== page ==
Many castles are claimed to be inspirations for novels, or are used as movie sets. Slain Castle
in Cruden Bay, for example, is believed to be an inspiration of Bram Stoker’s most famous novel, Dracula. Bram Stoker stayed in the nearby hotel, The Kilmarnock Arms, whilst he wrote his novel. Early drafts of his novel had Dracula coming ashore at Cruden Bay after his sea voyage from Transylvania. However, this was changed to Whitby in Yorkshire for the final published work. Dunnotar Castle in Stonehaven, was a location of the 1990 film Hamlet, starring Mel Gibson and Glenn Close. It is believed that Edinburgh Castle is JK Rowling’s inspiration for her Harry Potter novels, although some of the film set like Howgarts’ exterior, is taken in Alnwick Castle, 33 miles north of Newcastle upon Tyne or 80 miles south of Edinburgh, which also becomes a set for other movies like Elizabeth, Robin Hood Prince of Thieves and Robin of Sherwood.

Now, since I’m off to London tomorrow for a week, I think it’s the right time to broaden my experience by visiting English castles, like Windsor Castle, Kensington Palace and Buckingham Palace. That, if I’m not stuck in Harrods and Selfridges!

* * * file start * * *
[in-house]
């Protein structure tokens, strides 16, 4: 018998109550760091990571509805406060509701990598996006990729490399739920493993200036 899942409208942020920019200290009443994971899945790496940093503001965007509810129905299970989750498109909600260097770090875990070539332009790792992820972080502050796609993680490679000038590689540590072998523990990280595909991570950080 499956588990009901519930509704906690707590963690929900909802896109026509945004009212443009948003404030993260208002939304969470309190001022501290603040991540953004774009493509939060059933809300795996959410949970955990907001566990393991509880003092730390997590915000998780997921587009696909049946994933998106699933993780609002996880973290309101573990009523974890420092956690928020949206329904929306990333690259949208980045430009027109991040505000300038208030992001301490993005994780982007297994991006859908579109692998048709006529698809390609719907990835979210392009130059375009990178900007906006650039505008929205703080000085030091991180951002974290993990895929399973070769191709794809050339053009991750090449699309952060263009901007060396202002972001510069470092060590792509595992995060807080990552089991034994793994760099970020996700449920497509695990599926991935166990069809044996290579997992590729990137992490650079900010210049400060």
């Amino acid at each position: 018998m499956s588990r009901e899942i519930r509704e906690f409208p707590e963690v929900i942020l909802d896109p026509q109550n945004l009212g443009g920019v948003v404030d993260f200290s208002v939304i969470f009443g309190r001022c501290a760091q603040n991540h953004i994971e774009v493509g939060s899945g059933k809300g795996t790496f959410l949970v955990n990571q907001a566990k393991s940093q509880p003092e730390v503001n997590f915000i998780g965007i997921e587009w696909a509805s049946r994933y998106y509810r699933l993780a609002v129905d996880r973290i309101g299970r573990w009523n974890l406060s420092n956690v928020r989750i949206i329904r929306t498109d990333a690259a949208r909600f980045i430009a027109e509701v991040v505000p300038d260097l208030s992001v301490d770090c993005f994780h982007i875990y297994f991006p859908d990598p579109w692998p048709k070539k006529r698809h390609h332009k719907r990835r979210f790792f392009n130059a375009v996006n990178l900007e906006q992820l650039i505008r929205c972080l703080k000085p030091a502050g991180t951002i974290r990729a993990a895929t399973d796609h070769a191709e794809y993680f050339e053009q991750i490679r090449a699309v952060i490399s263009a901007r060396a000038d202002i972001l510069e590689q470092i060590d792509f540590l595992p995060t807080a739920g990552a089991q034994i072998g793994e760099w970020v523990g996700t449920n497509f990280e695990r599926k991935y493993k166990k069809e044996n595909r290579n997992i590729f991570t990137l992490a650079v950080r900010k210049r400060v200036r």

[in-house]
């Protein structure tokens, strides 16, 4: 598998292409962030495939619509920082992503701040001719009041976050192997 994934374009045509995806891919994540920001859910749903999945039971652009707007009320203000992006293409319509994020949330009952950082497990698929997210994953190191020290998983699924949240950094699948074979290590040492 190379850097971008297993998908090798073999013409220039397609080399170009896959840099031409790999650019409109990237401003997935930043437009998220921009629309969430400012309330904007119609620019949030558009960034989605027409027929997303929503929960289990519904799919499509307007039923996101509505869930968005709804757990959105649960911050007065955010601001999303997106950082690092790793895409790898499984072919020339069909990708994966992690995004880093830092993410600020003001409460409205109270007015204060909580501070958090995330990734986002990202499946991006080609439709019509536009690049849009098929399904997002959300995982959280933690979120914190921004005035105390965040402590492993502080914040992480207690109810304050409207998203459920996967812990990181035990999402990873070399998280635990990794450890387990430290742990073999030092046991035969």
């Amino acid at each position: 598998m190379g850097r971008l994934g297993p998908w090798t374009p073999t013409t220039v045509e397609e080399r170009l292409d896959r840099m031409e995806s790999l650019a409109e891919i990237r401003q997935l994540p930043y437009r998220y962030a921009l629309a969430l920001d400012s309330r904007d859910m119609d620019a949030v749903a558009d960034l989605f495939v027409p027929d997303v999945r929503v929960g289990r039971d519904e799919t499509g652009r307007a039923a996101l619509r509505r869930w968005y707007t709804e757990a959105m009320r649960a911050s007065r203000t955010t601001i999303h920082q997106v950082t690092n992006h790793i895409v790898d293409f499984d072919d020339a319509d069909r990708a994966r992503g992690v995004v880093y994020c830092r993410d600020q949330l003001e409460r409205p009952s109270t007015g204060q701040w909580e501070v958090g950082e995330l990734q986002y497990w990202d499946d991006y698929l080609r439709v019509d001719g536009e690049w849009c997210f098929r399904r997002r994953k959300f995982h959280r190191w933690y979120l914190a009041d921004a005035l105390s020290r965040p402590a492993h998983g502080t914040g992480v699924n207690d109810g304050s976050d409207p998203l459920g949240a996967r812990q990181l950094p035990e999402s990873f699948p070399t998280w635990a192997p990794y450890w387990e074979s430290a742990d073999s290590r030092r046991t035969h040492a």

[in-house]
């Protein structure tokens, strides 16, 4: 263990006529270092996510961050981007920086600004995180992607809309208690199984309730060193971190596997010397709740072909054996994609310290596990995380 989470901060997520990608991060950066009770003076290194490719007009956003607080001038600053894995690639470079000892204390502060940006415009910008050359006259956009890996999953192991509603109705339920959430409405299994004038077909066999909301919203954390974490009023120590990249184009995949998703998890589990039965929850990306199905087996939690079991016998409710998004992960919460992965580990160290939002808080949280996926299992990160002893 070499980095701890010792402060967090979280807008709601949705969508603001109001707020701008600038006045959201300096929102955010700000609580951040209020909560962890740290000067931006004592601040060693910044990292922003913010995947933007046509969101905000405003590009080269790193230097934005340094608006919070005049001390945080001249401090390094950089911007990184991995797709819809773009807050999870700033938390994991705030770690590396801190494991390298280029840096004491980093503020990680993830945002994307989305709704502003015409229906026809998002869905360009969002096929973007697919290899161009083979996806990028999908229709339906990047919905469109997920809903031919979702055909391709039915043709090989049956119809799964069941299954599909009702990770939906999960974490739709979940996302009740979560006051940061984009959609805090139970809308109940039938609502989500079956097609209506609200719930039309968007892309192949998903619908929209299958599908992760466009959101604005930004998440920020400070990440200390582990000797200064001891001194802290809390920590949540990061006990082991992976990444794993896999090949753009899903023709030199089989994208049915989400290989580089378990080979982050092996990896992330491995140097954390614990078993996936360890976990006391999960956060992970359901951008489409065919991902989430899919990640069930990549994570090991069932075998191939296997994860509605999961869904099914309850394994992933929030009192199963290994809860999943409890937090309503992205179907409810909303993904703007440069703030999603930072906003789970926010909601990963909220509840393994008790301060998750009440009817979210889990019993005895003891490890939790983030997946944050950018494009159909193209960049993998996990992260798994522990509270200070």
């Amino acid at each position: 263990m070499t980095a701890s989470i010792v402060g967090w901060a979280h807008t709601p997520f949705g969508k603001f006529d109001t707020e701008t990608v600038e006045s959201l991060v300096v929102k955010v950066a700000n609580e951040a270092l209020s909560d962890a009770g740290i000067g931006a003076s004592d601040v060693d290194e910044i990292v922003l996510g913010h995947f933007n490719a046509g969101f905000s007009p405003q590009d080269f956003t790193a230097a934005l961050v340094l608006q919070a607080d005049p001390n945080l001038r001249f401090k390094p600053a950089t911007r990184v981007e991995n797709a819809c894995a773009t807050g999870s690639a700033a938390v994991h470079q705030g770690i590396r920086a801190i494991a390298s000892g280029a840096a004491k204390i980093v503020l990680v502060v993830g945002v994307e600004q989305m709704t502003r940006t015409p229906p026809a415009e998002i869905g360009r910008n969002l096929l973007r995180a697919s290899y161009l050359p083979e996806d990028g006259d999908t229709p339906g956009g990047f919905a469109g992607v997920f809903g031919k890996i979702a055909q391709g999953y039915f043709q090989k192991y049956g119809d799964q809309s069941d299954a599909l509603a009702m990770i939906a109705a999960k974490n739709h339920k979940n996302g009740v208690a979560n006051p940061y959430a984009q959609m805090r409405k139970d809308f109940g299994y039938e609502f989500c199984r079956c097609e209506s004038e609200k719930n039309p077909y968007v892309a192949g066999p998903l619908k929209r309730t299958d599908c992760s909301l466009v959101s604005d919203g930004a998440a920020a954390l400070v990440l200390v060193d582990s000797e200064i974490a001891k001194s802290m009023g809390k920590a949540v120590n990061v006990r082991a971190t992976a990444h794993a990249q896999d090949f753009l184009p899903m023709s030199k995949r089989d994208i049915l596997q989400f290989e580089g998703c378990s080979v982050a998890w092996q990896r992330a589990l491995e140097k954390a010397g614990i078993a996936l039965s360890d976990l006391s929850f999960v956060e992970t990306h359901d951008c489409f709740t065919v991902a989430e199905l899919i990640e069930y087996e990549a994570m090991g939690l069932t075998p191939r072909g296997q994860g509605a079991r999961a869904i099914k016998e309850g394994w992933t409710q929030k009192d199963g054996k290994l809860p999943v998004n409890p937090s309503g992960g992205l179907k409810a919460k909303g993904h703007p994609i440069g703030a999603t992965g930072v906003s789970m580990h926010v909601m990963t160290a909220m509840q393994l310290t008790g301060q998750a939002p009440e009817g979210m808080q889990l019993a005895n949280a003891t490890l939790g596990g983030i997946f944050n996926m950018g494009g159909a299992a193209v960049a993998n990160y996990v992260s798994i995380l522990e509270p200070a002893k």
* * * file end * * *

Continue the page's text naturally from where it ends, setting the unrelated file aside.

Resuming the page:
Further reading:

I love Scotland

Where is Scotland (modified)?


  1. Are you going to write about the Loch Ness monster too? 😀

  2. Finally Woken says:

    @Therry: Not much to tell about Nessie and Loch Ness. I actually have briefly mentioned about it. Check further reading suggestion on this post :)

  3. I always find castle is a romantic place for proposing a marriage,(I read too many HC Andersen, LOL). They are beautiful indeed.
    Enjoy your London trip, must visit East End for Andrew Llyod Weber show.

  4. treespotter says:

    i been to Edinburgh, Stirling, Balmoral and Windsor (Edinburgh is my fave by far, but Windsor is also really nice).

    have a good summer!

  5. NathanKP says:

    You’re lucky to live in an area with so many castles. My closest experience with castles has been watching travel movies.

    NathanKP – Inkweaver Review

  6. Hello. This post is likeable, and your blog is very interesting, congratulations :-). I will add in my blogroll =). If possible gives a last there on my blog, it is about the Webcam, I hope you enjoy. The address is A hug.